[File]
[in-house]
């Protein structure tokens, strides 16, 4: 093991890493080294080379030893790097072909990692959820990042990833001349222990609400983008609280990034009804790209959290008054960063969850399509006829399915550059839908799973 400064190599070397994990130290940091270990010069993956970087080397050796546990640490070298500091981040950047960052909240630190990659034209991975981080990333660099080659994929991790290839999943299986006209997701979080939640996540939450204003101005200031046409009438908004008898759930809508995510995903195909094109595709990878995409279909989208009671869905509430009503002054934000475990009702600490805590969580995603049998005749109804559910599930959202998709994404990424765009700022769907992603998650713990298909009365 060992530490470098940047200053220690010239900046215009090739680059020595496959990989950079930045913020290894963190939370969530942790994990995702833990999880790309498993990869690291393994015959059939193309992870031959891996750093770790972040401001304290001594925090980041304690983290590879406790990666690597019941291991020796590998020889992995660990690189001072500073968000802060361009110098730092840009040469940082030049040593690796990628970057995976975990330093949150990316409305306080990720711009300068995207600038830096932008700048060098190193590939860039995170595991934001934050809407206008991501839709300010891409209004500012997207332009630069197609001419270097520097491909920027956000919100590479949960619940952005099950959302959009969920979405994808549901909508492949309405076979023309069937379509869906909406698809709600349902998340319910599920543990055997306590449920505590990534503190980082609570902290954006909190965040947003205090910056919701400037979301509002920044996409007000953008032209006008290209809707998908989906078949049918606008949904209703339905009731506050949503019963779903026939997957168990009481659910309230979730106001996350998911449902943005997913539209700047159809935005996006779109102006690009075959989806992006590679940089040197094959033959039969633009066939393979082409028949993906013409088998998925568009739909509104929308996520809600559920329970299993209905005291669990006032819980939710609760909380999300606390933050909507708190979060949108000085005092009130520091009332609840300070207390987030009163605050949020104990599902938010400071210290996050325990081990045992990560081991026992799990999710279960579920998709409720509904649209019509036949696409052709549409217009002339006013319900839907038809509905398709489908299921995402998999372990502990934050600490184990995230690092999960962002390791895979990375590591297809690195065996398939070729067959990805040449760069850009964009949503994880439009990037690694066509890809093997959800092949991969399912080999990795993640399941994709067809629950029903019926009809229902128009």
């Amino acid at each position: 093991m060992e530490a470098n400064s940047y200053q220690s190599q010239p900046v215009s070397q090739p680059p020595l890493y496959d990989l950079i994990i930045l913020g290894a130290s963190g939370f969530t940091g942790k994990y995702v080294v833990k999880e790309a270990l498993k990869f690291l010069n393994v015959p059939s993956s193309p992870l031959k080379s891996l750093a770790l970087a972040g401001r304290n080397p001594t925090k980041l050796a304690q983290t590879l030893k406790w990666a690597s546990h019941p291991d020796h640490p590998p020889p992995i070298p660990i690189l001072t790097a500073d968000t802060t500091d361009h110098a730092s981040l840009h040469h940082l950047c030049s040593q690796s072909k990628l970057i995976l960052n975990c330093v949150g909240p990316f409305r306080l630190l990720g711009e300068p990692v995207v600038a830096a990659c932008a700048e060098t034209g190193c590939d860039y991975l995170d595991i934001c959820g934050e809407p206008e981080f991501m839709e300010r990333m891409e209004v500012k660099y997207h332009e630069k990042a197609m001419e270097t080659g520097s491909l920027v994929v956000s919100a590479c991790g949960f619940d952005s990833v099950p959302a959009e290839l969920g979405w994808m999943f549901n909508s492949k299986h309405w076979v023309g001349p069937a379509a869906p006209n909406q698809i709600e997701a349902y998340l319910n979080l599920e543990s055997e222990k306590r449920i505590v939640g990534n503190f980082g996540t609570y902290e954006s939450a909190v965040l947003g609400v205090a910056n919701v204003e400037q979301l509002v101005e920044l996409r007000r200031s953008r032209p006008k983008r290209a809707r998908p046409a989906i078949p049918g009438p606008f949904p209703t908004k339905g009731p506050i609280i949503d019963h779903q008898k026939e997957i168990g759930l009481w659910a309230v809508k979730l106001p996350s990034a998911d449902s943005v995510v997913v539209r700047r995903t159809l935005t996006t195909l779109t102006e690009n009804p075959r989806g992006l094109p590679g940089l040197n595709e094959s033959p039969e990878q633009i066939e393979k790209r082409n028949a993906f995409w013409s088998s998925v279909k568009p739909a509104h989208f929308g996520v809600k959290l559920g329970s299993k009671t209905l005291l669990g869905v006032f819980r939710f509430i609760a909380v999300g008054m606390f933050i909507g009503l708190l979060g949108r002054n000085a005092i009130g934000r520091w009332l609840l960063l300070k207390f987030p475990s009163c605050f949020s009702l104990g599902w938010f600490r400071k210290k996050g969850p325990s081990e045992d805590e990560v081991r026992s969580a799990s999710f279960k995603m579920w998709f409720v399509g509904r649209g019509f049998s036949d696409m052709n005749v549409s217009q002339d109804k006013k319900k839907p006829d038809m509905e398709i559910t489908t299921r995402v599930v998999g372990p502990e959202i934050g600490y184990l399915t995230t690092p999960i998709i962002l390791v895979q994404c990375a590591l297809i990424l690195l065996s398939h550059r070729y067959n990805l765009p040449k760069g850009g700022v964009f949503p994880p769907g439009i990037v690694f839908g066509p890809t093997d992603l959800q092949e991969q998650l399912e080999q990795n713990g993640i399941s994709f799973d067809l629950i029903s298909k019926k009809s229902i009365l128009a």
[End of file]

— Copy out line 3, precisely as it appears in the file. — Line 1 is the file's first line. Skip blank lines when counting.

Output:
């Amino acid at each position: 093991m060992e530490a470098n400064s940047y200053q220690s190599q010239p900046v215009s070397q090739p680059p020595l890493y496959d990989l950079i994990i930045l913020g290894a130290s963190g939370f969530t940091g942790k994990y995702v080294v833990k999880e790309a270990l498993k990869f690291l010069n393994v015959p059939s993956s193309p992870l031959k080379s891996l750093a770790l970087a972040g401001r304290n080397p001594t925090k980041l050796a304690q983290t590879l030893k406790w990666a690597s546990h019941p291991d020796h640490p590998p020889p992995i070298p660990i690189l001072t790097a500073d968000t802060t500091d361009h110098a730092s981040l840009h040469h940082l950047c030049s040593q690796s072909k990628l970057i995976l960052n975990c330093v949150g909240p990316f409305r306080l630190l990720g711009e300068p990692v995207v600038a830096a990659c932008a700048e060098t034209g190193c590939d860039y991975l995170d595991i934001c959820g934050e809407p206008e981080f991501m839709e300010r990333m891409e209004v500012k660099y997207h332009e630069k990042a197609m001419e270097t080659g520097s491909l920027v994929v956000s919100a590479c991790g949960f619940d952005s990833v099950p959302a959009e290839l969920g979405w994808m999943f549901n909508s492949k299986h309405w076979v023309g001349p069937a379509a869906p006209n909406q698809i709600e997701a349902y998340l319910n979080l599920e543990s055997e222990k306590r449920i505590v939640g990534n503190f980082g996540t609570y902290e954006s939450a909190v965040l947003g609400v205090a910056n919701v204003e400037q979301l509002v101005e920044l996409r007000r200031s953008r032209p006008k983008r290209a809707r998908p046409a989906i078949p049918g009438p606008f949904p209703t908004k339905g009731p506050i609280i949503d019963h779903q008898k026939e997957i168990g759930l009481w659910a309230v809508k979730l106001p996350s990034a998911d449902s943005v995510v997913v539209r700047r995903t159809l935005t996006t195909l779109t102006e690009n009804p075959r989806g992006l094109p590679g940089l040197n595709e094959s033959p039969e990878q633009i066939e393979k790209r082409n028949a993906f995409w013409s088998s998925v279909k568009p739909a509104h989208f929308g996520v809600k959290l559920g329970s299993k009671t209905l005291l669990g869905v006032f819980r939710f509430i609760a909380v999300g008054m606390f933050i909507g009503l708190l979060g949108r002054n000085a005092i009130g934000r520091w009332l609840l960063l300070k207390f987030p475990s009163c605050f949020s009702l104990g599902w938010f600490r400071k210290k996050g969850p325990s081990e045992d805590e990560v081991r026992s969580a799990s999710f279960k995603m579920w998709f409720v399509g509904r649209g019509f049998s036949d696409m052709n005749v549409s217009q002339d109804k006013k319900k839907p006829d038809m509905e398709i559910t489908t299921r995402v599930v998999g372990p502990e959202i934050g600490y184990l399915t995230t690092p999960i998709i962002l390791v895979q994404c990375a590591l297809i990424l690195l065996s398939h550059r070729y067959n990805l765009p040449k760069g850009g700022v964009f949503p994880p769907g439009i990037v690694f839908g066509p890809t093997d992603l959800q092949e991969q998650l399912e080999q990795n713990g993640i399941s994709f799973d067809l629950i029903s298909k019926k009809s229902i009365l128009a």